June (1)

* What sort of porn are you into?


Now that's the month of June, but June is also my real first name. It's pretty much known around the intertubes. I thought, "What! Is this directed to me? I'm not into porn." You gave me a laugh once I caught on, which was almost immediately.

I've seen a few of the milder magazines like "Playgirl", but honestly, they did nothing for me. I don't contribute much to the discussion, do I?

Alcibiades said...

Grandmére - Forgive me laughing - but that is really, really funny. It's the kind of startled mistake I make all the time.

"I don't contribute much to the discussion, do I?"

This is where we're really going disagree Mimi, because the broader the range of perspectives the richer the discussion becomes.

For the person who feels their obsession has taken control of their life's centre (I'm thinking of one of the poor fellows whose comment got me thinking about all this - the one who had to leave his job as a minister) - hearing the perspective of someone for whom the stuff simply doesn't even register on their radar can be amazing - like some sort of a view into a world and way of living they can't imagine. That they can hear from someone in that space who doesn't reject or ridicule them can be very powerful, and part of the process of normalization, wherein the obsessed individual starts seeing there are ways of thinking and living which don't revolve around the object of their obsession.

Doorman-Priest said...

Poor Mimi: what a shock! And her at a delicate age, too. Shame on you Alcibiades!

I am into a discussion on my blog as to whether telling jokes can equate to pornography...I think....not the comments thread I was expecting, but there you go.

This is brave and it does have a wider application on what it is that drives us in more general terms. It sounds like a development of some Transactional Analysis philosophy may be coming our way.

Grandmère Mimi said...

Alcibiades, I'll tell you what I think are really sexy: the old movies with the kiss and fade-out and the slow-dancing scenes, etc. that leave the rest to the imagination. Romantic love songs come to mind, too.

Just so you don't think I'm a cold fish.

Alcibiades said...

Mimi - let me assure you that thought never crossed my mind!
I do think though, that you've just raised the notion of eroticism versus pornography, which is a whole argument all on its own. Your sexy movie might well in a different place and/or time be another person's obscenity.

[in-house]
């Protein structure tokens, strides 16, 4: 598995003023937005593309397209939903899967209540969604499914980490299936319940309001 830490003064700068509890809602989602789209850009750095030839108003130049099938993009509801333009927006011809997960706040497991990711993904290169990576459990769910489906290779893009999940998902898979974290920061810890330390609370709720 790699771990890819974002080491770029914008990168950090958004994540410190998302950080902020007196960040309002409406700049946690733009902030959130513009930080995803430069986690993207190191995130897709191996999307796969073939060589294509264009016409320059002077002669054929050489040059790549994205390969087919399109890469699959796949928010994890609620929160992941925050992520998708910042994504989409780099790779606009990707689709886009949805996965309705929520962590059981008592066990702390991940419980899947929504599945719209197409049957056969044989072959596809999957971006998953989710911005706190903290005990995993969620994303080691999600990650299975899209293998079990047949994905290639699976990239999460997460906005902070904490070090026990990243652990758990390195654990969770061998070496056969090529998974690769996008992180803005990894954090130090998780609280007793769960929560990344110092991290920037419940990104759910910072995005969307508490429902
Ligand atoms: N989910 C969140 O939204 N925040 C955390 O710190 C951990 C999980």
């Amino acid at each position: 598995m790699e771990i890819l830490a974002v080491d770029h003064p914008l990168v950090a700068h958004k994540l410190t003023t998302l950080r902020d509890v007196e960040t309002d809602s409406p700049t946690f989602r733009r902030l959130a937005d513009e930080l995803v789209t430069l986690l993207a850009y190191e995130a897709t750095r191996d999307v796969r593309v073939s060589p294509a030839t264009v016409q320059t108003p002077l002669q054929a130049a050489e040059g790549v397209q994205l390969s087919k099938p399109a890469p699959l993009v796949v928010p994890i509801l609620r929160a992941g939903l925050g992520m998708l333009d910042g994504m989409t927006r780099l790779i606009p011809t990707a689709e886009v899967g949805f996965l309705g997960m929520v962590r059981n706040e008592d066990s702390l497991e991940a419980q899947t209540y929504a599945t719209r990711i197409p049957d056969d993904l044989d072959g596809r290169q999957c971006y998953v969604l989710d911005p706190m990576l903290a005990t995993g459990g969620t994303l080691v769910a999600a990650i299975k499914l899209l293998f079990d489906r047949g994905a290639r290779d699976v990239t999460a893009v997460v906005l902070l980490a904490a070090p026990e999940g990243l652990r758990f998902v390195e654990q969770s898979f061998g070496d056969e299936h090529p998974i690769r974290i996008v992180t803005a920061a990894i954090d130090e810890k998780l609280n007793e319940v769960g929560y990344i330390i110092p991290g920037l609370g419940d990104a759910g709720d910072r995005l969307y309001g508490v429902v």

John Bassett said...

But I think we are all into some kind of "porn", even though it may have nothing to do with sex. After all, most people who look at porn are imagining something that they know darn well won't happen in real life (e.g., getting the guy with the six pack abs or the woman with the enormous breasts) but looking at the picture and thinking about it is somehow gratifying.

Is my looking at enormous houses on HGTV or the latest high-end laptops all that different? Is it all that different to go "shopping" at Barney's or some other place where you can't afford a sock but you like to look at the merchandise and "imagine"?

All desire is some kind of eros. Can desire be destructive? Certainly. But I think the effort to become free of desire is one of the things that really makes us crazy.

I'm rambling, I know. But just because I have never much found looking at naked body parts that stimulating does not mean that I am down deep any different from the people who do. I am just different. Maybe society looks on my "porn" with more acceptance, but would God?

PseudoPiskie said...

Blogs are my current porn. And the Anglican Communion situation. I was heavily into the same porn 30 years or so ago that Alcibiades mentioned in his first post on the subject.

Lindy said...

Is my looking at enormous houses on HGTV or the latest high-end laptops all that different?

You all know what I am going to say, but I'll say it again. YES it is different. The house, or the scarf at Barney's are in no way victimized by your looking. It is possible that you are, if you are coveting or longing for something besides God. But, you can be responsible for that on your own. The houses and things aren't abuses at all. That is what makes porn different from other kinds of longing and looking. Porn objectifies people, other kinds of looking objectifies objects, which is what objects are for.

It is surprising to me how invisible the porn workers are in all this.

I now I am moralizing in what you wanted to be a morally neutral conversation. Sorry for that. But, I just can't not speak up and say "Look at this."

You're a brave blogger Alcibiades.

Kate Morningstar said...

Gee, I was just gonna say, "BDSM" ...